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Radiation Protection Technology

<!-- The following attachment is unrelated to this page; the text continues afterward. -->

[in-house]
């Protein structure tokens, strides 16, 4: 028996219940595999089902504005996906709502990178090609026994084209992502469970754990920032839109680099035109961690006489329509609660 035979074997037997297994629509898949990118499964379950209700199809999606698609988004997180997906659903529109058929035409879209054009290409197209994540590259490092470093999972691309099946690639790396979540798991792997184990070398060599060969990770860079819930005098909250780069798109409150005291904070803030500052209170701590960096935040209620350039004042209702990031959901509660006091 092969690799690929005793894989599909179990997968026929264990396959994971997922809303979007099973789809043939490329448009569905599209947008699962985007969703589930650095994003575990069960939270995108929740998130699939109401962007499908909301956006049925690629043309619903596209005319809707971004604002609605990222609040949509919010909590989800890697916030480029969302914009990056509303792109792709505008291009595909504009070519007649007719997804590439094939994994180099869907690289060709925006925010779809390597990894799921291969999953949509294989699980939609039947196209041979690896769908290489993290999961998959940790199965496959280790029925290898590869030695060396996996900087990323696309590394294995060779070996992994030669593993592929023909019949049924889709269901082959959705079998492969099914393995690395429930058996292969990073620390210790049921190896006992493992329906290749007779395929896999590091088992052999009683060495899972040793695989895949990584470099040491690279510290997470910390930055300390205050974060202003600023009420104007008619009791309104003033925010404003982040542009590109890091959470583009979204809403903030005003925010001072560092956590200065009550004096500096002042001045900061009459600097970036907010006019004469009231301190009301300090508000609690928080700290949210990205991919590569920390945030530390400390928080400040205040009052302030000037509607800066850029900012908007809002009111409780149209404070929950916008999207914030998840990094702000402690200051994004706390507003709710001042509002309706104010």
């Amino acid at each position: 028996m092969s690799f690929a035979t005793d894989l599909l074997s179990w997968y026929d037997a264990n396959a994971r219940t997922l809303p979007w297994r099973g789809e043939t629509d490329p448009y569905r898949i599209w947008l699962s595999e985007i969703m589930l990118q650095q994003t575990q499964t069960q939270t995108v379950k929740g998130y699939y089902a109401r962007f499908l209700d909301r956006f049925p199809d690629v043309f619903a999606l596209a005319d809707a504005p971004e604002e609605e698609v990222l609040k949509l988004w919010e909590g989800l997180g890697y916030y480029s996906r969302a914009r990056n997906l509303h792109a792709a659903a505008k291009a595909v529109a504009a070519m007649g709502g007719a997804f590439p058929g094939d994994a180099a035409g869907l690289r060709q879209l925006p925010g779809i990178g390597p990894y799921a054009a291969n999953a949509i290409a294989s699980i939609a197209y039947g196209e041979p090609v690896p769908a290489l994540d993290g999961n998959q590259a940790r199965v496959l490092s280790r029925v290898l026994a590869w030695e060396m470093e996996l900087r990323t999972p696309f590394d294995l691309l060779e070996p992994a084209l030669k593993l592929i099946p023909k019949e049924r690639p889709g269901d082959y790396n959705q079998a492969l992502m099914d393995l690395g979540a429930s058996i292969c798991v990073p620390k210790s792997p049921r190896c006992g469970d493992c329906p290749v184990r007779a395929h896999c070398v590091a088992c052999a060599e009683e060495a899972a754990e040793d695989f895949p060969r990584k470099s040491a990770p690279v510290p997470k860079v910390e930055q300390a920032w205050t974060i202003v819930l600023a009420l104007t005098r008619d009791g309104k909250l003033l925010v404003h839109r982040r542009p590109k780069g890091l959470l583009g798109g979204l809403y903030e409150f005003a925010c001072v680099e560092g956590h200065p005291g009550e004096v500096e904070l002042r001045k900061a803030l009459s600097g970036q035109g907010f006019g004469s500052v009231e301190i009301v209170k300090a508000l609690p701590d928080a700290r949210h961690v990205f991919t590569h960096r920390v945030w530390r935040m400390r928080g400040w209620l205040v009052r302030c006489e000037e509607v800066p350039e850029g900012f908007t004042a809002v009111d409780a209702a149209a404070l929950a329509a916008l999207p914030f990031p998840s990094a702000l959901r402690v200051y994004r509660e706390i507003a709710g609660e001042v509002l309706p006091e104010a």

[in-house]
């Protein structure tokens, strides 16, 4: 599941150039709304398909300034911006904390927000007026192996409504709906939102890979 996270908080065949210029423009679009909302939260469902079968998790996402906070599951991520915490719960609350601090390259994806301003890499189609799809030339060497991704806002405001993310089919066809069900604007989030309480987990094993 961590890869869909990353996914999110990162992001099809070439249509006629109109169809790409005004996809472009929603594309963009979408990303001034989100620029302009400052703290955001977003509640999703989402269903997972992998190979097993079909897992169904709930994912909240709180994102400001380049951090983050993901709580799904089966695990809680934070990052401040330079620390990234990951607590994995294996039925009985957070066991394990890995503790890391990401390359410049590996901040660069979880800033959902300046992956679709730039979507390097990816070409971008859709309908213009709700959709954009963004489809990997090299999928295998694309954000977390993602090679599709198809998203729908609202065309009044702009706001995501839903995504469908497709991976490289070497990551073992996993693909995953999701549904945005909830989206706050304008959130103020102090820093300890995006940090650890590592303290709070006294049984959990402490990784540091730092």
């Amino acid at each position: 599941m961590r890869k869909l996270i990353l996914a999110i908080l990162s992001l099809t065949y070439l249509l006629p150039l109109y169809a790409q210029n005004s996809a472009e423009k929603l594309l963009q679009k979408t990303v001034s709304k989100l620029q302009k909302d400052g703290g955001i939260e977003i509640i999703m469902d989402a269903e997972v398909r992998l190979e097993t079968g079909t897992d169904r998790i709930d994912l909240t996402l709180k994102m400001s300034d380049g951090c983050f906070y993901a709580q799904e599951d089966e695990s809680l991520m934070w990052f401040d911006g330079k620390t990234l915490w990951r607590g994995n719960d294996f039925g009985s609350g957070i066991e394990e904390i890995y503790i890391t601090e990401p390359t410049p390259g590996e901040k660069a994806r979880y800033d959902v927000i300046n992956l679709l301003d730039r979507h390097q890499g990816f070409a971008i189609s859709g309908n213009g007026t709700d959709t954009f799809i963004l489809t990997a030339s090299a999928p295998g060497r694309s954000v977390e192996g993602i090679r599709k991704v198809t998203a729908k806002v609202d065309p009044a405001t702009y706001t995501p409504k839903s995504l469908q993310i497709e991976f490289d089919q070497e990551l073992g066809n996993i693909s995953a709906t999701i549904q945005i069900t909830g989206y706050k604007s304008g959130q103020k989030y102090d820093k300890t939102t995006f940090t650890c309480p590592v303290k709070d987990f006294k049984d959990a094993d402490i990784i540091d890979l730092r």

The greatest environmental risk to human spaceflight beyond the Earth’s magnetosphere is radiation. Ionizing radiation, galactic cosmic radiation (GCR), and solar cosmic radiation (SCR), is a significant risk to astronauts for all long-duration missions beyond LEO regardless of destination (NEO, lunar surface, or Mars). Many of these high energy elementary particles penetrate spacecraft, pressure vessels and space suits (generating secondary radiation particles in the process) as well as organs, cells and DNA of human occupants inducing degenerative changes usually associated with accelerated aging (extracellular matrix remodeling, persistent inflammation, oxidative damage, cataracts and damage to the central nervous system). DNA damage results in increased mutation rates, genomic instability, cancer induction and activation of latent tumors. Effective strategies for mitigating space radiation hazards must be developed, tested and verified if mission success is to be assured. Technologies for shielding approaches such as placement of equipment, food, water and waste material in long-duration spacecraft; polyethylene lined sleep stations or internal ‘shelters;’ external shielding approaches such as storable propellant placement, use of NEO regolith ‘sandbagging’ to protect crew compartment(s) during proximity ops and return phases of the mission, radio-protective pharmaceuticals (TA06) that could be taken as a preventive or in response to a significant increase in radiation (such as an SPE) and plastics/polymers need to be developed and tested.

 

 

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